Turn me on

The question I get asked most often is this: do people really want to talk to a piece of code? If they know there isn’t a real person at the other end of the line, why should they care. Relationships and personal connection are the core of what we focus on in our product development. So this is an important question for me.

People with dementia enjoy cuddling robotic cats. I myself spent an inordinate amount of time at a conference the other day stroking an artificial seal baby (soooo cuddly!). But what happens when humans are not interacting with a cuddly toy but cold computer code?

Pretty much the same thing. According to media equation theory, people apply the same social standards when interacting with computers. Or robots for that matter. Interestingly, the more human like a robot acts, the harder it becomes for a human to switch it off. Horstmann et al.* performed a study. Study participants interacted with a robot. After the interaction was completed, the instructor told them: “if you would like to, you can switch off the robot.” At this point the robot implored the study participant not to turn him off. In one experimental setting, more than 50% of the participants did not switch the robot off.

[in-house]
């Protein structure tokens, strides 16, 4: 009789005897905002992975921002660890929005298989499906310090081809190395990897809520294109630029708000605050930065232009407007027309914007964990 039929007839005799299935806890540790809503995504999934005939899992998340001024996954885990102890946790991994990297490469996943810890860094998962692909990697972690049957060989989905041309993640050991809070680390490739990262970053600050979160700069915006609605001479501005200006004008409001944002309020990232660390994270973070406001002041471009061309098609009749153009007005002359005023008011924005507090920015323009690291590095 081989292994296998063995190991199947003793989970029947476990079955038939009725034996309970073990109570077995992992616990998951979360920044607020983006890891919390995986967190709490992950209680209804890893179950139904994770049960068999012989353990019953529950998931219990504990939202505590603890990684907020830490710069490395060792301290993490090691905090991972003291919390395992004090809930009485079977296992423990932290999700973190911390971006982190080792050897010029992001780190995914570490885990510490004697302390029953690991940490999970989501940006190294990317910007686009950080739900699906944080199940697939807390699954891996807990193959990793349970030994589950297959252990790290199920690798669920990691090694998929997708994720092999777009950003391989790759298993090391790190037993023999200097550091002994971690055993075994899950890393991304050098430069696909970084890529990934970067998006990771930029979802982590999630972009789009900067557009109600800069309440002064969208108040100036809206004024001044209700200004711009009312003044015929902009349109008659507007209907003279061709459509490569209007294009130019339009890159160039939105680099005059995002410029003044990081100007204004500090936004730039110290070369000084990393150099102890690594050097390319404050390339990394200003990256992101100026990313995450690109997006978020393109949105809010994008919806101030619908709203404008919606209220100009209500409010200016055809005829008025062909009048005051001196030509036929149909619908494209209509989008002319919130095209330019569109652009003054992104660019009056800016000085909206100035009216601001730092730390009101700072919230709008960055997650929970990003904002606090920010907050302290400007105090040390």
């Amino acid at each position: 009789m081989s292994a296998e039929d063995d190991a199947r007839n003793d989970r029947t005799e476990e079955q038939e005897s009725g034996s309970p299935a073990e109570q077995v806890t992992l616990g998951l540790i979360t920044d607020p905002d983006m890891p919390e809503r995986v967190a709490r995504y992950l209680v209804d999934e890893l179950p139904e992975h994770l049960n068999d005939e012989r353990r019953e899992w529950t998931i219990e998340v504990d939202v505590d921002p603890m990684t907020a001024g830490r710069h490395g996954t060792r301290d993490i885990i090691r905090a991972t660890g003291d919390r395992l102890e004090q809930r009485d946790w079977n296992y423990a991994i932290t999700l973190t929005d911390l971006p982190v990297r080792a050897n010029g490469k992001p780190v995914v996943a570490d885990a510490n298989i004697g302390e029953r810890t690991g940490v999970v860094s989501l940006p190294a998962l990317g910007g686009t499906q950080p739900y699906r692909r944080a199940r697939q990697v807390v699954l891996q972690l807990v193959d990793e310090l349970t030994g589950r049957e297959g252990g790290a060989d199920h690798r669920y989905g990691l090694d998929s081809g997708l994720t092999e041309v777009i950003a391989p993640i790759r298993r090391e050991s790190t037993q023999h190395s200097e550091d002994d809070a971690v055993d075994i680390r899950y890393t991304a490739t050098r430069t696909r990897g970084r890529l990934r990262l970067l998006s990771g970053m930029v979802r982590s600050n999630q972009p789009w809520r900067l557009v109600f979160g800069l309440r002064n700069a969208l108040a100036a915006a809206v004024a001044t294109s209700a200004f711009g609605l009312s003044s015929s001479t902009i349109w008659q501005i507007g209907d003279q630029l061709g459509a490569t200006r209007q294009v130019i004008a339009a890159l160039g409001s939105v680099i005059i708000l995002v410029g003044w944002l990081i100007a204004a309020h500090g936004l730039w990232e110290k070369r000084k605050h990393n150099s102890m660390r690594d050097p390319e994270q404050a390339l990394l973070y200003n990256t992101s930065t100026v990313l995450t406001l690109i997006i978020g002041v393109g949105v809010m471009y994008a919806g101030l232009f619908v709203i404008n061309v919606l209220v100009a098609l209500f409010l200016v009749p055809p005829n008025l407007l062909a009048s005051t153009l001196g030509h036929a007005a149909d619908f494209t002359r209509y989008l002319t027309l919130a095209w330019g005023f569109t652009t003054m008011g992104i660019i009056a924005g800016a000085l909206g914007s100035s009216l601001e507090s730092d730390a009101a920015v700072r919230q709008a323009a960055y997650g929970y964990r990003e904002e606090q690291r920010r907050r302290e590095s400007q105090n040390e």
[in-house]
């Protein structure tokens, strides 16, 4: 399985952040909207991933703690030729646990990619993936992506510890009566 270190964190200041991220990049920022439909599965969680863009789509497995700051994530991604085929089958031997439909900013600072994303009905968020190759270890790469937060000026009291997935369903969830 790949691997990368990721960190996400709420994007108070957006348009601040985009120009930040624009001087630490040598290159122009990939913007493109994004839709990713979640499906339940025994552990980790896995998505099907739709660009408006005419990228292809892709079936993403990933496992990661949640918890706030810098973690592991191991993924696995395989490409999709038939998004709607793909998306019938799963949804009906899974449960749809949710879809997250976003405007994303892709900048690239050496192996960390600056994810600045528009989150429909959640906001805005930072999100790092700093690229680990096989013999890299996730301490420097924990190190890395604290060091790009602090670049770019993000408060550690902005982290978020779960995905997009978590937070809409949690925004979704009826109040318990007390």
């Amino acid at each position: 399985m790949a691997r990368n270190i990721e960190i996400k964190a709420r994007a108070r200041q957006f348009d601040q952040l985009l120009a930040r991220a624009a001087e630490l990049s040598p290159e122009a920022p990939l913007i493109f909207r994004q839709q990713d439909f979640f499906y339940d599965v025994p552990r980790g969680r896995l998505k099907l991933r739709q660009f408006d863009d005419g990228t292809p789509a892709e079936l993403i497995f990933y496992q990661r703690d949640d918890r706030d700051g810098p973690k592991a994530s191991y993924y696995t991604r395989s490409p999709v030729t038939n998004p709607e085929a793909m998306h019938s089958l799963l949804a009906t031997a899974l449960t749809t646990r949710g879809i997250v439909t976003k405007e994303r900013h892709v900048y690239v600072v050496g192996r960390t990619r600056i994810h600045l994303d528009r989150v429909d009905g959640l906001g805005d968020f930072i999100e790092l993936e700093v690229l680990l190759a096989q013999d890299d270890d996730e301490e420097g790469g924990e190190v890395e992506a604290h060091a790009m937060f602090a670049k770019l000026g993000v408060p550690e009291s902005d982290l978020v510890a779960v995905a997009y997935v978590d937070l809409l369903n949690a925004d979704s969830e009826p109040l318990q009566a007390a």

So if they are not trying to pull a 2001 Space Odyssy on you, computers and code make pretty legit companions. Who’s human now?

Stay connected, stay healthy

Carol

P.S: Ariana is THE chatbot for the healthcare industry who supports when people become patients – get in touch to learn how she does it.

*Do a robot’s social skills and its objection discourage interactants from switching the robot off?

Aike C. Horstmann, Nikolai Bock, Eva Linhuber, Jessica M. Szczuka, Carolin Straßmann, Nicole C. Krämer, PLOS ONE, July 31, 2018

2019-05-24T09:57:56+00:00